× IMPORTANT information for tenants during COVID-19 pandemic - click here.

In March of this year, David was unable to work because of COVID-19 restrictions.  With two young children to care for, David’s priority was keeping a roof over their heads. He asked for a rent reduction, but his request was denied. So instead he gave almost every cent he had to his real estate agent, and caught up on his payments with the small lump sum he received from the government. But despite his best efforts, David felt bullied and targeted for falling behind on his rent in the first place. By April he was issued a notice to leave without grounds. [click to continue…]


Lucy* and her family were COVID affected. They sought a reasonable and genuine rent reduction which they pursued in the Queensland Civil and Administrative Tribunal (QCAT) and won!

Since last month’s changes by the state government to our tenancy laws for the COVID-19 emergency period, tenants seeking rent reductions have been left to negotiate with their agent or lessor. When agreement can’t be reached, the dispute continues to RTA conciliation, and if not resolved there, can be decided in QCAT.

Several weeks into the changes, Lucy’s story is one of the first QCAT outcomes we’ve heard and we’re sharing it to give heart to all the Queensland renters still stuck in negotiation.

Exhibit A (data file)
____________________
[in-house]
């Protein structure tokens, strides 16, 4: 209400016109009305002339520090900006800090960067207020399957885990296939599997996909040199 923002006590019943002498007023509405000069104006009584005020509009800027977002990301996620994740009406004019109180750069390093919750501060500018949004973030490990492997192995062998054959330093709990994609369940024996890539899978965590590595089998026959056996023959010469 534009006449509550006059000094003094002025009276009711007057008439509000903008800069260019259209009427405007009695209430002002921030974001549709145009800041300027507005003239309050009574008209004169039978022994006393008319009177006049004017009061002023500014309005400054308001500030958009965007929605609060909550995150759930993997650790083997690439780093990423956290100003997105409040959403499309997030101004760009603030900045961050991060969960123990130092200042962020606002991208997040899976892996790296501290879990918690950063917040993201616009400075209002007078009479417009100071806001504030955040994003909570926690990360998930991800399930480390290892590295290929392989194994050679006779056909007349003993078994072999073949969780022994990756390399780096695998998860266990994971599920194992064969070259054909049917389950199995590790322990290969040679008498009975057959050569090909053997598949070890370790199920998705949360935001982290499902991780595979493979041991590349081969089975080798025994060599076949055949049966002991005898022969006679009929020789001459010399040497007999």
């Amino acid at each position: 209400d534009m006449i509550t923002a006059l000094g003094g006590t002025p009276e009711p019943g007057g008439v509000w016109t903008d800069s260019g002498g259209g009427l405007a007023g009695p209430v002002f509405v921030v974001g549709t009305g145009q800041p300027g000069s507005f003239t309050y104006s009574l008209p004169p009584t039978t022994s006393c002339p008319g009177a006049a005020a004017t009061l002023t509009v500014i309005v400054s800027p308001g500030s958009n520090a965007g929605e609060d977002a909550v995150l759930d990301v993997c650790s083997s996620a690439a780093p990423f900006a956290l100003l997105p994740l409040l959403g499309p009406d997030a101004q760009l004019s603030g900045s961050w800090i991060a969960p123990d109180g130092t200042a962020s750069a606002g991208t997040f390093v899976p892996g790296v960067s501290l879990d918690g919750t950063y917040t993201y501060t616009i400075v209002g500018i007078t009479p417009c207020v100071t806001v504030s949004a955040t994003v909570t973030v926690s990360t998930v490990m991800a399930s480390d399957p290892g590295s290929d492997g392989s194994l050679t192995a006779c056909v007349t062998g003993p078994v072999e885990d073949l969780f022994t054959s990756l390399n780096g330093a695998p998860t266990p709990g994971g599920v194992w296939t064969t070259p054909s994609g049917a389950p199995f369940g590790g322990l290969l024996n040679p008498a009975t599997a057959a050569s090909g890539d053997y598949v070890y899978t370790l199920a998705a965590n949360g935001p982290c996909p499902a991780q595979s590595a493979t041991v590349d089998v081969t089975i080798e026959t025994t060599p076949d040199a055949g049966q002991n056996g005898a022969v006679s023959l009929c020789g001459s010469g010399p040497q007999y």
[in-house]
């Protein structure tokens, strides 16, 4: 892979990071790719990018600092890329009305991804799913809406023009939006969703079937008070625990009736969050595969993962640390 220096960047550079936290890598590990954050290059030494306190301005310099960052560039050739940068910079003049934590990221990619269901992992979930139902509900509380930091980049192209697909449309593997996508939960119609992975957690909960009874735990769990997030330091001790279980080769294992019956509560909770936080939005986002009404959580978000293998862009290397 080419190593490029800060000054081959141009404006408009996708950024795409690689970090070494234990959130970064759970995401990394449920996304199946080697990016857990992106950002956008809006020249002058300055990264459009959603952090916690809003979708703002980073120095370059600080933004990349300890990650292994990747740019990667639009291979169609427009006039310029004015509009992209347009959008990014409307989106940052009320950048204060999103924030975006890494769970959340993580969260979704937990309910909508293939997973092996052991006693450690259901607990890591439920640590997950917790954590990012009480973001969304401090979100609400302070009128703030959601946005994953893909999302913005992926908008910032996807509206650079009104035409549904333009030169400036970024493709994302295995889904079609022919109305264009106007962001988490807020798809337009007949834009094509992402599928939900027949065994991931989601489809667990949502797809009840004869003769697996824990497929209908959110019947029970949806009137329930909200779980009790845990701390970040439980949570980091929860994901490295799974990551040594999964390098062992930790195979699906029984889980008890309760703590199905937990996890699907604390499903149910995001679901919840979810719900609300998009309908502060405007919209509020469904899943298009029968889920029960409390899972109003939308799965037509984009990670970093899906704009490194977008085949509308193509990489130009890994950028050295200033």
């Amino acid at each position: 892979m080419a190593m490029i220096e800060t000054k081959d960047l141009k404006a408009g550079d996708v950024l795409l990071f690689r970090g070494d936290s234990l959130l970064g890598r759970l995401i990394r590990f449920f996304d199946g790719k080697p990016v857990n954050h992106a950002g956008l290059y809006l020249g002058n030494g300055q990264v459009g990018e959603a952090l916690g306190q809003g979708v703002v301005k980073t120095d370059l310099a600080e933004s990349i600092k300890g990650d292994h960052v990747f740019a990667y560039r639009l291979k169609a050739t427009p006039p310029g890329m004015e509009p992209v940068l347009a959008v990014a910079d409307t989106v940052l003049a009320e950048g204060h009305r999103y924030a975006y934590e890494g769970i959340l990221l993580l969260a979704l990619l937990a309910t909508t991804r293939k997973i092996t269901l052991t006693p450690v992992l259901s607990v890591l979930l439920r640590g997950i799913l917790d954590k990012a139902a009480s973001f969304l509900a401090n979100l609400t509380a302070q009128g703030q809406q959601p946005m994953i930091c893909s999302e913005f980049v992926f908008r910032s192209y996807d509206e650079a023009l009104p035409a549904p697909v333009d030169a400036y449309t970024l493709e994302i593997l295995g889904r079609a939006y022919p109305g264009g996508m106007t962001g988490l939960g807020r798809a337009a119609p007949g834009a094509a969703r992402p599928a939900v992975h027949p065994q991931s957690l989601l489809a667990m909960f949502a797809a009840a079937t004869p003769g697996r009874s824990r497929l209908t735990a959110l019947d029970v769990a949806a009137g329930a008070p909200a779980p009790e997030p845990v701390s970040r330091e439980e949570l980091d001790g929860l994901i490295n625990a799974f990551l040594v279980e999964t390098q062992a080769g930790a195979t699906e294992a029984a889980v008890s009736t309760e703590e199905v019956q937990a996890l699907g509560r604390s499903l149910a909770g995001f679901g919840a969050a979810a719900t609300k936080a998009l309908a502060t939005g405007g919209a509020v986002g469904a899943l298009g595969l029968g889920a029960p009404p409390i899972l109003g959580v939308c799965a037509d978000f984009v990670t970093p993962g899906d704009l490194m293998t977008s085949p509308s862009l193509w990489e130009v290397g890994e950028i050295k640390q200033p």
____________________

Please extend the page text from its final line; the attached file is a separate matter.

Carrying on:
Lucy lives with her husband and small baby in a rental they’ve called home for ten years. Until COVID-19, the tenancy has been unremarkable. They’ve never been in arrears, never had to go to QCAT, and late last year welcomed their first child into their home.

However, when COVID struck, Lucy’s husband was stood down from work and warned of a possible redundancy. With an uncertain family income and Lucy on maternity leave, she asked her agent for a rent reduction as soon as the Queensland COVID tenancy laws were made. [click to continue…]


Last week, Queensland put into law the National Cabinet’s six-month moratorium on residential evictions resulting from COVID-19. Here’s summary information on how that’ll work for renters across our state. If you’re directly affected though, seek advice by calling us or check out our website.

The new rules cover the management of rent arrears and evictions, how entries can be made, requirements for dispute resolution, and changes to reasons and processes for ending tenancies. Most changes apply to residents in rooming accommodation as well as general tenancies like houses, units, caravan tenancies and flats.

These new rules will apply to all residential tenancies entered before or during the emergency period (March 29 – September 29, 2020). Some changes will apply to all tenancies while others, like the evictions moratorium, apply only to tenants and residents who meet a specific criterion set out in the new regulations. For this article, we’ll call those criteria ‘COVID hardship’ – they’re explained below.

Let’s focus on the evictions moratorium first. [click to continue…]